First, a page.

There are two forms of management – hard and soft. Most of us, especially farmers, come down much too heavily on the hard side. It’s a fine balance, I’ll concede, but there has to be a balance for effective management. Our school lives were dominated by learning and practising the hard skills of writing, maths and the sciences. Even the ‘softer subjects’, such as history, geography and languages, were most often taught as hard, fact-based fields of study, where we were required to remember dates, river names and the rules of grammar and punctuation.
At university, unless one went into arts or humanities, the gathering of hard skills progressed apace. There was the option of science, with chemistry, physics, zoology and others, or commerce – accounting, economics and the law. These educational avenues aim at filling our heads with hard skills that will supposedly equip us to move into the ‘real world’.
The rules for application remain much the same, regardless of the situation organisation or people you work with.
On the farm, understanding the basic rules of genetics and best practice to produce high quality livestock is a hard skill. Having a grasp of animal nutrition and pasture or veld management in order to achieve best milk or beef yield is a hard skill. Monitoring the nutritional requirements of crops and knowing how to meet those needs are all hard skills.
These are the skills that get our farmers’ attention and at which they excel.
Vital for team-building
While these hard skills are the bedrock of a successful business, it’s soft skills that create winning teams, motivate people and build profitable businesses. Yet these receive little attention during our formative education. Take communication, for example. Here we have a vital team-building and management skill. Without good communication, no one ever reached great heights as a manager, and this is not something that can be gleaned solely from books. It is not rule-based. Every situation is different, depending on the audience and the message.
Have you ever had any training in communication? How did you develop your skills? On the job, I guess, but just imagine how much better you would manage if you had been taught the rudiments of good communication.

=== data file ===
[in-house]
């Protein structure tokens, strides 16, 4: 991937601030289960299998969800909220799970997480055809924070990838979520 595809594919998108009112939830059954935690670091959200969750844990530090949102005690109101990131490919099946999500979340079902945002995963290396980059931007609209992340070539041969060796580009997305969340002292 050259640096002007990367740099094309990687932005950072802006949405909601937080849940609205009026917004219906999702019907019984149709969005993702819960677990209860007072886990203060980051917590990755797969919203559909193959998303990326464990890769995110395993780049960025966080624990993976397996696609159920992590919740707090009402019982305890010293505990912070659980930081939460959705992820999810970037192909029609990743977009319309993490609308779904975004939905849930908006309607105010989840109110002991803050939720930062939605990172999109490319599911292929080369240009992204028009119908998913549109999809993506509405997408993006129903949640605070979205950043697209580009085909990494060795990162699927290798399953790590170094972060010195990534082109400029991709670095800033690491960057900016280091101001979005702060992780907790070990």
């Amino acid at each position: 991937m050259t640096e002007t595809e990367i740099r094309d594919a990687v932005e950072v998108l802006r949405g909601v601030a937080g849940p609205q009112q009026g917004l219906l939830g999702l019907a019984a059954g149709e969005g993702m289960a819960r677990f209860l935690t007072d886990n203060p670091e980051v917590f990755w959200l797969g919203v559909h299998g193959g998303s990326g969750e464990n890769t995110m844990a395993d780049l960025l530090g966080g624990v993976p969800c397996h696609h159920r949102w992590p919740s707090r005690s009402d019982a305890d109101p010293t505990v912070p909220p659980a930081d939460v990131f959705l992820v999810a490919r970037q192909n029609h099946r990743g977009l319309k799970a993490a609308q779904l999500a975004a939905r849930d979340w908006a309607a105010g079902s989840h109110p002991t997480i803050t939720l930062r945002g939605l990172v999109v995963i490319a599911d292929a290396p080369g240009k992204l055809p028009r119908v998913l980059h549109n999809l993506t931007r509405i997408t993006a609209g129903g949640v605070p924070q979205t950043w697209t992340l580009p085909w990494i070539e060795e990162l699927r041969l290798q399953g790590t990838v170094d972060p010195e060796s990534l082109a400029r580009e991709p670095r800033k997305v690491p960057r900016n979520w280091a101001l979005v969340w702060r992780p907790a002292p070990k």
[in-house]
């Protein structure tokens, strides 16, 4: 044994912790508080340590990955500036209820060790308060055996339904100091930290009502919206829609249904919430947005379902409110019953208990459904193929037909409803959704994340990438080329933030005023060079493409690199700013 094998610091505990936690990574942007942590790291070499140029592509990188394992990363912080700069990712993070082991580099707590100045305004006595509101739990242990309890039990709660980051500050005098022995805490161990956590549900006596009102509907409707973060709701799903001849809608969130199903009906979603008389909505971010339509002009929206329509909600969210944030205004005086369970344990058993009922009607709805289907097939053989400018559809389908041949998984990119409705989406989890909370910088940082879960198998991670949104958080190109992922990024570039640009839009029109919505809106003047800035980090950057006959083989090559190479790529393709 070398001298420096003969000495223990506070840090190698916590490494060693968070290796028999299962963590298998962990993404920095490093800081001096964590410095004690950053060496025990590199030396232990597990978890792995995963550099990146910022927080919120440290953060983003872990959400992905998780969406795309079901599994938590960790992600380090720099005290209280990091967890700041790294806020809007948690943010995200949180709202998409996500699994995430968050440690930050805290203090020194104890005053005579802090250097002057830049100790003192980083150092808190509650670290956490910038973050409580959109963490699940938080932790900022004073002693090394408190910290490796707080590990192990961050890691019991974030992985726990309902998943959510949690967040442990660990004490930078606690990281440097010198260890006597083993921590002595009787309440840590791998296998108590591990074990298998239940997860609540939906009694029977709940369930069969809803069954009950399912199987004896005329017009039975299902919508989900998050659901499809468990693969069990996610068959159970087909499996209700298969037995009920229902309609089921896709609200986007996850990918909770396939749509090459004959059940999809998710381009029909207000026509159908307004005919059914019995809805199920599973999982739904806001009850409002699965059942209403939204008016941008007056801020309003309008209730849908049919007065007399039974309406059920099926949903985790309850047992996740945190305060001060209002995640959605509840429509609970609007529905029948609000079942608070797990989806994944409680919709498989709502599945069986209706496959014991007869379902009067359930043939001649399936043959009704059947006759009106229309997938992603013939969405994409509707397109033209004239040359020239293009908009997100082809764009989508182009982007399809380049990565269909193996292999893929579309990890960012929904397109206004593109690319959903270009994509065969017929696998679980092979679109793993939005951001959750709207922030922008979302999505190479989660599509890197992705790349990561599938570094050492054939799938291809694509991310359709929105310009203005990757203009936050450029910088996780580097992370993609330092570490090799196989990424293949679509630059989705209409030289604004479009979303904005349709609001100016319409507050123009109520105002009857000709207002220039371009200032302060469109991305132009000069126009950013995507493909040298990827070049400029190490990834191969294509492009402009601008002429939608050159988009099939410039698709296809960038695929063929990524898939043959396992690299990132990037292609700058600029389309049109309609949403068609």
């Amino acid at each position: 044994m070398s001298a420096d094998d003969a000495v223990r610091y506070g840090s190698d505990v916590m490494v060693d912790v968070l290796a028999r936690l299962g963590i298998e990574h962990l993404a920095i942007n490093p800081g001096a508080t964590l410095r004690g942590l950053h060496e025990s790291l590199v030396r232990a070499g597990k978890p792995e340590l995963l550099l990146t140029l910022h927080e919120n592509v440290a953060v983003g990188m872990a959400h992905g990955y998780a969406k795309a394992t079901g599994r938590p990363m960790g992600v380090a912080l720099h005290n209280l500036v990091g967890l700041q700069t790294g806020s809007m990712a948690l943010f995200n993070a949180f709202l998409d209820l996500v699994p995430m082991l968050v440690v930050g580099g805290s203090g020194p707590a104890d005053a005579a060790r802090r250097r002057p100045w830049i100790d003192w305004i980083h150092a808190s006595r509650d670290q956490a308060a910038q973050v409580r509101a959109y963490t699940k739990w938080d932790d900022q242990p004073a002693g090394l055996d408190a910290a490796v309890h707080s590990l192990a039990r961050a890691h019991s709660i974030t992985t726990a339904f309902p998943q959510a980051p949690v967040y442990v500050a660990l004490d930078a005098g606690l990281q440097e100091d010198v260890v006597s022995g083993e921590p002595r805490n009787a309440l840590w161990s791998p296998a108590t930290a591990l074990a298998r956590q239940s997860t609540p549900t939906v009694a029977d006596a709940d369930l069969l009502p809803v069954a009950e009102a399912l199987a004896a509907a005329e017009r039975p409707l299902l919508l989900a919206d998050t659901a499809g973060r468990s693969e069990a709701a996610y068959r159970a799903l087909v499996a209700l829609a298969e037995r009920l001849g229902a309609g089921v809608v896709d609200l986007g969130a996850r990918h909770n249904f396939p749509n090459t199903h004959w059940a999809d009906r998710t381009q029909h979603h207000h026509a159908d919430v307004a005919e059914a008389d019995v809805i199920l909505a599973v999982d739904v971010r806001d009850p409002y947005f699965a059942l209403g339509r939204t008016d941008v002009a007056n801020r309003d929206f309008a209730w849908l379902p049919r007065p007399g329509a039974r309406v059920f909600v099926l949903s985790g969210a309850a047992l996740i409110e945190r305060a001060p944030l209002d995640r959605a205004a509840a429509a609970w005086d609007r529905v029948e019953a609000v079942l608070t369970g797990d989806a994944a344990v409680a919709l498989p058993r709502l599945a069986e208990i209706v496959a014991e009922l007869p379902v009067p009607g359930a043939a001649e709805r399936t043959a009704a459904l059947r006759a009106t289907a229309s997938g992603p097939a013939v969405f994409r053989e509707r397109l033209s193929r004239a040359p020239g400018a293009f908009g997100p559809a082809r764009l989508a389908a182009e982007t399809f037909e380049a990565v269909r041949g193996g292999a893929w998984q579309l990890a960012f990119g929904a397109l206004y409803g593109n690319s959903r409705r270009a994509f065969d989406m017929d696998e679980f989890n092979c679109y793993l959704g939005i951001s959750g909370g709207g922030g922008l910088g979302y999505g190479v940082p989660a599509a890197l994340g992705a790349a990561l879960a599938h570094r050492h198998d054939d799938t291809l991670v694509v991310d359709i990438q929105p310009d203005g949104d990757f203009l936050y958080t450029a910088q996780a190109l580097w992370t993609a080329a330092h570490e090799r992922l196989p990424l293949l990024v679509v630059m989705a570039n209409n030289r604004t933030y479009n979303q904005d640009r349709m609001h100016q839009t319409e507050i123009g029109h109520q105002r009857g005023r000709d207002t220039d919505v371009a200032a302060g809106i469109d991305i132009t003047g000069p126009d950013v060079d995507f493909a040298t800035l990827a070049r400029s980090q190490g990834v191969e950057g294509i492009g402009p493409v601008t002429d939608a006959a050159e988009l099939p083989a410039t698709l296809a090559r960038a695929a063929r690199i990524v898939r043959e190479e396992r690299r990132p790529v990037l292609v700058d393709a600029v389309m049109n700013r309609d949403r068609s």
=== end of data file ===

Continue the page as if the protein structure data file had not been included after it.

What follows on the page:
Get to know yourself
What about self-awareness, knowing yourself? In my early 30s, I was arrogant enough to assume there wasn’t a job in the business I couldn’t handle. Then I was given a few of these jobs to do. I simply didn’t understand myself and my own strengths and weaknesses. I didn’t realise how my instinctive reaction in some situations often caused more harm than good.
If I’d been aware of these shortcomings, I might have been able to modify my behaviour. If only I’d known that there are several highly effective methods of helping develop self-awareness, how much better I might have been as a manager!
Building bonds of trust
How about empathy? A soft tool in the manager’s toolkit, empathy can lead to hard tangible results, and it’s at the core of keeping relationships intact and productive. Without empathy, it’s difficult to create bonds of trust, and to get honest feedback on what others are feeling or thinking. There are numerous studies that link empathy to business results. In
The Leader as a Mensch: Become the Kind of Person Others Want to Follow, Bruna Martinuzzi lists a number of practical ways to build your level of empathy.
Listen, with your ears, eyes and heart. Pay attention to body language, tone of voice, hidden emotions. Don’t interrupt.
Smile and use people’s names; make a point of remembering the names of spouses and children. Be fully present when you are with people. Don’t check emails, look at your watch or take phone calls.There are many more soft skills that are crucial for effective management.
The ability to control your emotions when provoked and to think calmly and clearly. Patience. Perceptiveness. Being able to cut through the clutter in a crisis situation. Having the ability to apologise, and also to forgive and forget. Being resilient enough to handle disappointment and continue to move on. The list goes on. Your hard skills are important, but they’re easy to learn. There’s no easy way to learn and develop soft skills, and they are much more important to you as a manager.
This article was originally published in the 18 July 2014 issue of Farmers Weekly.